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Comments by Aaron

Go to: Debate - Hitchens, Harris, Dennett vs Boteach, D'Souza, Wright

Aaron's Avatar Jump to comment 42 by Aaron

I'm trying to stream from YouTube to my iPhone and for some reason I can't hear any of the audio...not even the raving loudmouths Boteach and D'Souza!

Mon, 16 Nov 2009 13:29:00 UTC | #413811

Go to: Orangutan attempts to hunt fish with spear

Aaron's Avatar Jump to comment 32 by Aaron

I for one welcome our new orangutan overlords.

Mon, 28 Apr 2008 09:54:00 UTC | #162610

Go to: Anti-gay Okla. lawmaker attracts 1,000 backers

Aaron's Avatar Jump to comment 59 by Aaron

Frankus1122 on April 3, 2008 at 11:51 am

Aaron I like this idea but does it lend legitimacy to the Bible just by allowing it to be studied?


The legitimacy of the bible decreases the more I study it. I'm pretty sure I take an honest and open approach to it too.


What about the Koran?
What about other 'sacred' texts?


I was just applying the idea to the current subject but I think it should apply to any religious claim or any other claim for that matter.

Thu, 03 Apr 2008 12:25:00 UTC | #146798

Go to: Anti-gay Okla. lawmaker attracts 1,000 backers

Aaron's Avatar Jump to comment 36 by Aaron

Kern was cheered Wednesday when she told the crowd at the state Capitol that their support affirmed the rights of conservative Christians "who want to stand up for the truth of God's word."


If I were president of the US my first act would be to have the public vote on one issue: whether or not to have an international group of top biblical scholars, textual critics, and scientists get together to officially decide what the Bible is, what is says, and if there is any other guide that could be followed to ensure a moral society. I really don't see why we don't do this. When the government needs to make a decision it has committees like those that figure out which foods and drugs are acceptable for public consumption, which safety measures must be put in automobiles, how houses can be constructed, etc. If politicians like Kern really believe what they believe they should be pushing for something like this too. I think we need to push them back on their heels by threatening to call their bluffs.

Thu, 03 Apr 2008 10:40:00 UTC | #146726

Go to: Beware the Believers

Aaron's Avatar Jump to comment 1 by Aaron

Werd

Fri, 28 Mar 2008 23:22:00 UTC | #143867

Go to: Religion 'linked to happy life'

Aaron's Avatar Jump to comment 33 by Aaron

Religious believers are like children around a fire on a cold evening. They lean in to benefit from its warmth. They stare at the flame, wonder at the power and elegance and begin to contemplate eternity. We atheists and skeptics are the unforunate parents who must tend the fire and keep it from spreading. Maybe believers are more content than we atheists because while they are benefitting from the fire we are trying to keep the entire world from burning.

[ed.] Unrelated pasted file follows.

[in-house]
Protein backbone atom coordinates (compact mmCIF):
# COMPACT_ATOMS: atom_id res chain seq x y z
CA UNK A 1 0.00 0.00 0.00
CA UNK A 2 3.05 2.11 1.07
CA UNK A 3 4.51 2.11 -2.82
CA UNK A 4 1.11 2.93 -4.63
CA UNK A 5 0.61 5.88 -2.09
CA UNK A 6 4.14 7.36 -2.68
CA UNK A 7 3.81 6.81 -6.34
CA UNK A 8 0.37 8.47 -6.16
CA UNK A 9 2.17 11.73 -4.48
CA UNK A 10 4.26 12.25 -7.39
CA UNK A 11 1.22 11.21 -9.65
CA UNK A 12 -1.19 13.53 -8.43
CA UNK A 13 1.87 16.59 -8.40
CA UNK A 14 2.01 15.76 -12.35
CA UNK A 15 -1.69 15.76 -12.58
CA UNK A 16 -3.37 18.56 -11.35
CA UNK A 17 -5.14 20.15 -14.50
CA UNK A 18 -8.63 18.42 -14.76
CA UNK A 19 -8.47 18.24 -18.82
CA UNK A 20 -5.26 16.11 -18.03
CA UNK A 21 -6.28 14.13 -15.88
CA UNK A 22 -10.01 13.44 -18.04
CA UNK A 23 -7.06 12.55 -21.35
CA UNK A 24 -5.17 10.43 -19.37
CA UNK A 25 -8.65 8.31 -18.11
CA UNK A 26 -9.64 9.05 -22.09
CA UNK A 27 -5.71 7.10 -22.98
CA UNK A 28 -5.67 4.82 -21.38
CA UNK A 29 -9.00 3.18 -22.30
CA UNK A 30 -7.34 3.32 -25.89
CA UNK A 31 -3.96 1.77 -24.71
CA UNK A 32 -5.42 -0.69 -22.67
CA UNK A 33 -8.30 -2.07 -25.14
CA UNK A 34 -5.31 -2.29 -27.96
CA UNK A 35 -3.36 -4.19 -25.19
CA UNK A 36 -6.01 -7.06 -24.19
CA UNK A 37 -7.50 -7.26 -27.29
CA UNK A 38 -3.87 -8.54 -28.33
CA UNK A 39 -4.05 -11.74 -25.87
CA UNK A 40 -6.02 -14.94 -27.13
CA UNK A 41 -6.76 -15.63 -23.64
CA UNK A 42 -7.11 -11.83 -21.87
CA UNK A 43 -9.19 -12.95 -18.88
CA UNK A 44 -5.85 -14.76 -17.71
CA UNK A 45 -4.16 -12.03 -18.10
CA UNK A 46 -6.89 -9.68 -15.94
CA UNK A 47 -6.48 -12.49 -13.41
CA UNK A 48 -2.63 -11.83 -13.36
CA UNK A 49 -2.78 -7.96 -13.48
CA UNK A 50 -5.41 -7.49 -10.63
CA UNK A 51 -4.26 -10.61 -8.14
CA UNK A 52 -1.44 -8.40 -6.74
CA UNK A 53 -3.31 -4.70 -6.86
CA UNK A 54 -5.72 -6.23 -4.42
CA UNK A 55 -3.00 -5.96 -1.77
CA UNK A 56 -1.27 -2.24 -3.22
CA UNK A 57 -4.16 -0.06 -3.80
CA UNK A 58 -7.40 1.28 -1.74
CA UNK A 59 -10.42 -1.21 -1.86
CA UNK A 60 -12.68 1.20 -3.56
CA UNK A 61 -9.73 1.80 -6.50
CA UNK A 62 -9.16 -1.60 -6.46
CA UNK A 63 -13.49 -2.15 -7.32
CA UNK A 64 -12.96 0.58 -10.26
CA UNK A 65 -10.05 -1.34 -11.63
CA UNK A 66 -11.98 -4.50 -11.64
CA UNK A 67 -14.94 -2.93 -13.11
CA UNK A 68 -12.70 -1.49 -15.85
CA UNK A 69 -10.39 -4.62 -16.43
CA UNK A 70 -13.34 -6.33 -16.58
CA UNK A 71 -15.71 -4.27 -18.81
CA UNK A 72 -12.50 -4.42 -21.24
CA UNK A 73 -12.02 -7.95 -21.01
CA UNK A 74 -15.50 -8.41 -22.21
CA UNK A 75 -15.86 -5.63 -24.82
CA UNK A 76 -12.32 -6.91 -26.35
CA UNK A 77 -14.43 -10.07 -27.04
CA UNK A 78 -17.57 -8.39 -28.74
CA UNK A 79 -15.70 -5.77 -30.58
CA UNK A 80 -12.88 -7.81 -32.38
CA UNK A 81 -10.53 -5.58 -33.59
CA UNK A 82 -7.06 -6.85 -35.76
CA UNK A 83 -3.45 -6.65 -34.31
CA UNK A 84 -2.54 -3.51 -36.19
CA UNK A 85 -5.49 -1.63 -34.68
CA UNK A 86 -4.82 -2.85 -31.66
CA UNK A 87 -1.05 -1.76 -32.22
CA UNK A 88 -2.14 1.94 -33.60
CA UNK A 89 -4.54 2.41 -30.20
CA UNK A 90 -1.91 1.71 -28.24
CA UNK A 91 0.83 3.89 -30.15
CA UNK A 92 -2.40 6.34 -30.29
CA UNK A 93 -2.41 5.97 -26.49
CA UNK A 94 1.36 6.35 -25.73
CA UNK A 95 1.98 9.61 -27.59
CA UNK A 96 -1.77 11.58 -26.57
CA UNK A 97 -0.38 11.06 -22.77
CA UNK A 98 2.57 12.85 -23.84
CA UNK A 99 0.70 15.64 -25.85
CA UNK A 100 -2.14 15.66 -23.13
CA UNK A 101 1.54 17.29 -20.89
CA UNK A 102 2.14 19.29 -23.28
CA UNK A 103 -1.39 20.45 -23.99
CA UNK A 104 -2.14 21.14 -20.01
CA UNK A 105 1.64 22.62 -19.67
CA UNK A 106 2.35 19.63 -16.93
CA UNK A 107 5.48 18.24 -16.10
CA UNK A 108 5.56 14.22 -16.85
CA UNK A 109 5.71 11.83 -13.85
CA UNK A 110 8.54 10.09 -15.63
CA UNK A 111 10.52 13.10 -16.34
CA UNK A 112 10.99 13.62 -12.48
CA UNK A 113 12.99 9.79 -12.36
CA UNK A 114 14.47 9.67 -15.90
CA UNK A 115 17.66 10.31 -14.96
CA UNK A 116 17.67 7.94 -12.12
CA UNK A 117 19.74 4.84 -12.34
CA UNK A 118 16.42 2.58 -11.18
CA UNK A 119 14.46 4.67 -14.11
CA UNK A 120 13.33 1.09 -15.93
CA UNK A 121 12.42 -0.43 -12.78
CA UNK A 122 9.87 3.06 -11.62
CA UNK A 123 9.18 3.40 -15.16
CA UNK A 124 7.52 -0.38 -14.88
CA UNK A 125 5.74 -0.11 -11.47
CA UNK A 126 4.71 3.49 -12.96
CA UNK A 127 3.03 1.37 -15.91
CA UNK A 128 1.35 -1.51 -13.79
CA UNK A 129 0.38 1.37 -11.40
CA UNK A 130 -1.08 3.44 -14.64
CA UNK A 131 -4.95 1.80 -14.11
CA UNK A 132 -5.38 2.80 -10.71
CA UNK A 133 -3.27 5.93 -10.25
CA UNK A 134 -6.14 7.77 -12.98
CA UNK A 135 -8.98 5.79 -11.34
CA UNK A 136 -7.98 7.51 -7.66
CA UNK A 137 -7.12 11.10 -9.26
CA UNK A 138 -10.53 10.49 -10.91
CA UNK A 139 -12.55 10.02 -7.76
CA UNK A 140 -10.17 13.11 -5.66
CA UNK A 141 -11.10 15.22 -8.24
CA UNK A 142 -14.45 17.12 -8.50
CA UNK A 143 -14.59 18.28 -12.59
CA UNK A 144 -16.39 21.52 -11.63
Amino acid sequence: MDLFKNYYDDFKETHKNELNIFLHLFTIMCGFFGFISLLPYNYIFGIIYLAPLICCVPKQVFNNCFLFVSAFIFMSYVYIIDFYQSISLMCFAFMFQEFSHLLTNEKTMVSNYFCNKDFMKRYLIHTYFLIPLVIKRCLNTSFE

Tue, 18 Mar 2008 15:09:00 UTC | #138641

Go to: Richard Dawkins' US Tour begins this week

Aaron's Avatar Jump to comment 17 by Aaron

Dr. Dawkins, please...for the love of science, COME TO SAINT LOUIS, MISSOURI!!!!!!!!!

Mon, 03 Mar 2008 18:46:00 UTC | #130956

Go to: Why Darwin matters

Aaron's Avatar Jump to comment 28 by Aaron

Teratornis,

Although zebras and lions share a common ancestor they haven't evolved to rely on each other's cooperation in society. We have. There's the difference.

Fri, 08 Feb 2008 15:58:00 UTC | #118078

Go to: Why Darwin matters

Aaron's Avatar Jump to comment 7 by Aaron

Copernic,

When most people think of fittest in the context of evolution they think of the fastest cheetah that is more apt to catching and eating animals.

We need to start stressing that in the context of evolution of social animals fit means the best adapted to the society which in part means being moral and good.

I agree with you. Instead of tapdancing around a valid term we need to stress the importance in this other context to give people a better understanding of what it means.

Fri, 08 Feb 2008 11:35:00 UTC | #118004

Go to: Why Darwin matters

Aaron's Avatar Jump to comment 4 by Aaron

I think Darwin matters because the theory of evolution gives humans something in common that can unify us all. The fact that we all share a common ancestor and evolved into a social species that relies on evolved morality to perpetuate a peaceful society can be something that we can all know and understand equally. We cannot get that from religion. One believer's god is slightly different than the god of his neighbor and very much more different than the god of his neighboring country. Believers are never on common ground even when they sit in the same church pews.